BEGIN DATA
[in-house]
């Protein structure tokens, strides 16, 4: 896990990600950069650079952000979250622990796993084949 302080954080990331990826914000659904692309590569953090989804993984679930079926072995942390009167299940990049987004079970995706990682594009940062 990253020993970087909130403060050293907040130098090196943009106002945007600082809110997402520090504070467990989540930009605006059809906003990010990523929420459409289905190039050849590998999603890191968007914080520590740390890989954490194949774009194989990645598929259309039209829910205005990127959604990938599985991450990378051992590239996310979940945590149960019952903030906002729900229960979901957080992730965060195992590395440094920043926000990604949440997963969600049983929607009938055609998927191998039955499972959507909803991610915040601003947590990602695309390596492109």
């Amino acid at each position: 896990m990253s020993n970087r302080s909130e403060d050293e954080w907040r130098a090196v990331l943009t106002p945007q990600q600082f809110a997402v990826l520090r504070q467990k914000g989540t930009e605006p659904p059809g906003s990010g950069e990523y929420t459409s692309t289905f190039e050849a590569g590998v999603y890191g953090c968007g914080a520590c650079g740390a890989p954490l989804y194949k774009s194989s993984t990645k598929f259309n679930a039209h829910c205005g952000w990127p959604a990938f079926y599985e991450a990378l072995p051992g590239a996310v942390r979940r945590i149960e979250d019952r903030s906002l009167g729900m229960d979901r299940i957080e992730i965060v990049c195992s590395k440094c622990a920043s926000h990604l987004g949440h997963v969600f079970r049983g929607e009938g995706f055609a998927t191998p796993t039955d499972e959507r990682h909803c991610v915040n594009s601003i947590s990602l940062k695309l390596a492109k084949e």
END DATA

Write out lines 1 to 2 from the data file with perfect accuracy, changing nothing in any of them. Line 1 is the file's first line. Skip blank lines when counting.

[in-house]
């Protein structure tokens, strides 16, 4: 896990990600950069650079952000979250622990796993084949 302080954080990331990826914000659904692309590569953090989804993984679930079926072995942390009167299940990049987004079970995706990682594009940062 990253020993970087909130403060050293907040130098090196943009106002945007600082809110997402520090504070467990989540930009605006059809906003990010990523929420459409289905190039050849590998999603890191968007914080520590740390890989954490194949774009194989990645598929259309039209829910205005990127959604990938599985991450990378051992590239996310979940945590149960019952903030906002729900229960979901957080992730965060195992590395440094920043926000990604949440997963969600049983929607009938055609998927191998039955499972959507909803991610915040601003947590990602695309390596492109």